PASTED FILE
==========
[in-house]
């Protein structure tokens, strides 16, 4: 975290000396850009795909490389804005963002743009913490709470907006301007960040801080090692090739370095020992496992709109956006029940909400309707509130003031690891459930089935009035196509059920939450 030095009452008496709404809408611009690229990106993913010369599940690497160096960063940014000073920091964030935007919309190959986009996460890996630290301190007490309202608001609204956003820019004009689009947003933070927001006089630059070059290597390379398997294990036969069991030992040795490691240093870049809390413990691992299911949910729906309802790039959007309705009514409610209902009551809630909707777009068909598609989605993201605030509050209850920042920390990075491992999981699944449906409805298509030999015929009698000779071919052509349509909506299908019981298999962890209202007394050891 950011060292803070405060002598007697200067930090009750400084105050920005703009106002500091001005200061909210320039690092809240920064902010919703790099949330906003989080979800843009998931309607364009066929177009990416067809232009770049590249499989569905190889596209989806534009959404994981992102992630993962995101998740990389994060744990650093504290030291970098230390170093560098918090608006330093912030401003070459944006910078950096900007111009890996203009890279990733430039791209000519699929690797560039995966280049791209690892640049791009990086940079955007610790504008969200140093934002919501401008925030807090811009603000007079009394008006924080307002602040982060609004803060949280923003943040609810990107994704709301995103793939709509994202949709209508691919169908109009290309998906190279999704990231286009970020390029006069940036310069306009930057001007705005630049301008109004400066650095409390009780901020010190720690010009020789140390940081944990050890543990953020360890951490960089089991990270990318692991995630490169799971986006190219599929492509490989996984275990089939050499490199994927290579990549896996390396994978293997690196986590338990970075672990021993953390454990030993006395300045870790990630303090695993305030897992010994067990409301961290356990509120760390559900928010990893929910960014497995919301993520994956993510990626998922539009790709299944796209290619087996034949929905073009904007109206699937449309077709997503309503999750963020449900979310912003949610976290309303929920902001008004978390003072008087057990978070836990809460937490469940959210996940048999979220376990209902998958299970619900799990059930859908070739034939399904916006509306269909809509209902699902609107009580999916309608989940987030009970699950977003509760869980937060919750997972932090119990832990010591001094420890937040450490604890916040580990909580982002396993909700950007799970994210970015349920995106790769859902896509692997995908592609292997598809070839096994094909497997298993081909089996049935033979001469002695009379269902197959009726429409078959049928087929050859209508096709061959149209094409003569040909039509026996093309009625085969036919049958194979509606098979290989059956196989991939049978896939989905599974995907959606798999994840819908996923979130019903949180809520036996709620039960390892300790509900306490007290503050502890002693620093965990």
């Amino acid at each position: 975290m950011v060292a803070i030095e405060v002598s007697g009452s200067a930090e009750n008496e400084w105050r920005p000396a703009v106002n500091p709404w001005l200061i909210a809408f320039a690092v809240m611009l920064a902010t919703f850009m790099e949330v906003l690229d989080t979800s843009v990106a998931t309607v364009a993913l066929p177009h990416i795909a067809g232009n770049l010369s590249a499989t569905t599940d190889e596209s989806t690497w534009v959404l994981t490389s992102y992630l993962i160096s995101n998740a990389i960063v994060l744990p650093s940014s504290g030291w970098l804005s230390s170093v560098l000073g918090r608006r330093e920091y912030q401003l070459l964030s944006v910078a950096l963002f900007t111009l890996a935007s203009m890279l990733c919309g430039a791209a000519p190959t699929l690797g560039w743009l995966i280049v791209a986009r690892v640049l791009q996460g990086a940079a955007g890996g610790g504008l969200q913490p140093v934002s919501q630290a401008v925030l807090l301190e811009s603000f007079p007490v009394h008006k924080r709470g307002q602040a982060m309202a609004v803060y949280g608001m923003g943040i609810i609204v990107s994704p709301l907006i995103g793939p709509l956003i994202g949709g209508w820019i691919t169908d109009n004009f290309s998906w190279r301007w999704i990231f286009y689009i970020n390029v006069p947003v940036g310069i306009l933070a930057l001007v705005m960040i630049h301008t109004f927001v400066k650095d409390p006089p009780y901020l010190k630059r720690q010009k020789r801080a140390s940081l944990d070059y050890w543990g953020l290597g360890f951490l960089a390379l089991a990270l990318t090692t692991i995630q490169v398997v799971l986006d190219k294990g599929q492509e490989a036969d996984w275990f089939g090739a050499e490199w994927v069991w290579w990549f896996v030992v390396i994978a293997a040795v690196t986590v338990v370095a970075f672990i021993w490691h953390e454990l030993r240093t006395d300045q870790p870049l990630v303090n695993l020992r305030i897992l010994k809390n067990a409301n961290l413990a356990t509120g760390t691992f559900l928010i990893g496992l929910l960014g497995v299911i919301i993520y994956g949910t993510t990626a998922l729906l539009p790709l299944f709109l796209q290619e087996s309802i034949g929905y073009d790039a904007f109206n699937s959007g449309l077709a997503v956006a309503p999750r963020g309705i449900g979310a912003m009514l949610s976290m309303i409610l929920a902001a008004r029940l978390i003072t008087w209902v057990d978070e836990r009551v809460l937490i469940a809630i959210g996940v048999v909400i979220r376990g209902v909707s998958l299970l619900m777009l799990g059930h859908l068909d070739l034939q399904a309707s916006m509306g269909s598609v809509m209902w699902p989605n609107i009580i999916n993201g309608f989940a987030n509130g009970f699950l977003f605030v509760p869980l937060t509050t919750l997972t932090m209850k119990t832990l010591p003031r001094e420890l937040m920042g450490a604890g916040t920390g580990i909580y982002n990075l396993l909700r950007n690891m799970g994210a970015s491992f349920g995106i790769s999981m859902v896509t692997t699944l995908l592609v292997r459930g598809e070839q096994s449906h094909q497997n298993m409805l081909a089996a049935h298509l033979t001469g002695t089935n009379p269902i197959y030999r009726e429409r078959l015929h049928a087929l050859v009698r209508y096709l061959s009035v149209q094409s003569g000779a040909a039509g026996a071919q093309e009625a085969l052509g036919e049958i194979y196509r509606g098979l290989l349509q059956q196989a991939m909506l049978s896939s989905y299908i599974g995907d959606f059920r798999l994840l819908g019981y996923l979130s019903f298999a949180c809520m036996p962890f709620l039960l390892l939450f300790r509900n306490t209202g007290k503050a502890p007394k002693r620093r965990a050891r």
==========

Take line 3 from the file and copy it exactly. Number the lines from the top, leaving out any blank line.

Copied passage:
């Amino acid at each position: 975290m950011v060292a803070i030095e405060v002598s007697g009452s200067a930090e009750n008496e400084w105050r920005p000396a703009v106002n500091p709404w001005l200061i909210a809408f320039a690092v809240m611009l920064a902010t919703f850009m790099e949330v906003l690229d989080t979800s843009v990106a998931t309607v364009a993913l066929p177009h990416i795909a067809g232009n770049l010369s590249a499989t569905t599940d190889e596209s989806t690497w534009v959404l994981t490389s992102y992630l993962i160096s995101n998740a990389i960063v994060l744990p650093s940014s504290g030291w970098l804005s230390s170093v560098l000073g918090r608006r330093e920091y912030q401003l070459l964030s944006v910078a950096l963002f900007t111009l890996a935007s203009m890279l990733c919309g430039a791209a000519p190959t699929l690797g560039w743009l995966i280049v791209a986009r690892v640049l791009q996460g990086a940079a955007g890996g610790g504008l969200q913490p140093v934002s919501q630290a401008v925030l807090l301190e811009s603000f007079p007490v009394h008006k924080r709470g307002q602040a982060m309202a609004v803060y949280g608001m923003g943040i609810i609204v990107s994704p709301l907006i995103g793939p709509l956003i994202g949709g209508w820019i691919t169908d109009n004009f290309s998906w190279r301007w999704i990231f286009y689009i970020n390029v006069p947003v940036g310069i306009l933070a930057l001007v705005m960040i630049h301008t109004f927001v400066k650095d409390p006089p009780y901020l010190k630059r720690q010009k020789r801080a140390s940081l944990d070059y050890w543990g953020l290597g360890f951490l960089a390379l089991a990270l990318t090692t692991i995630q490169v398997v799971l986006d190219k294990g599929q492509e490989a036969d996984w275990f089939g090739a050499e490199w994927v069991w290579w990549f896996v030992v390396i994978a293997a040795v690196t986590v338990v370095a970075f672990i021993w490691h953390e454990l030993r240093t006395d300045q870790p870049l990630v303090n695993l020992r305030i897992l010994k809390n067990a409301n961290l413990a356990t509120g760390t691992f559900l928010i990893g496992l929910l960014g497995v299911i919301i993520y994956g949910t993510t990626a998922l729906l539009p790709l299944f709109l796209q290619e087996s309802i034949g929905y073009d790039a904007f109206n699937s959007g449309l077709a997503v956006a309503p999750r963020g309705i449900g979310a912003m009514l949610s976290m309303i409610l929920a902001a008004r029940l978390i003072t008087w209902v057990d978070e836990r009551v809460l937490i469940a809630i959210g996940v048999v909400i979220r376990g209902v909707s998958l299970l619900m777009l799990g059930h859908l068909d070739l034939q399904a309707s916006m509306g269909s598609v809509m209902w699902p989605n609107i009580i999916n993201g309608f989940a987030n509130g009970f699950l977003f605030v509760p869980l937060t509050t919750l997972t932090m209850k119990t832990l010591p003031r001094e420890l937040m920042g450490a604890g916040t920390g580990i909580y982002n990075l396993l909700r950007n690891m799970g994210a970015s491992f349920g995106i790769s999981m859902v896509t692997t699944l995908l592609v292997r459930g598809e070839q096994s449906h094909q497997n298993m409805l081909a089996a049935h298509l033979t001469g002695t089935n009379p269902i197959y030999r009726e429409r078959l015929h049928a087929l050859v009698r209508y096709l061959s009035v149209q094409s003569g000779a040909a039509g026996a071919q093309e009625a085969l052509g036919e049958i194979y196509r509606g098979l290989l349509q059956q196989a991939m909506l049978s896939s989905y299908i599974g995907d959606f059920r798999l994840l819908g019981y996923l979130s019903f298999a949180c809520m036996p962890f709620l039960l390892l939450f300790r509900n306490t209202g007290k503050a502890p007394k002693r620093r965990a050891r």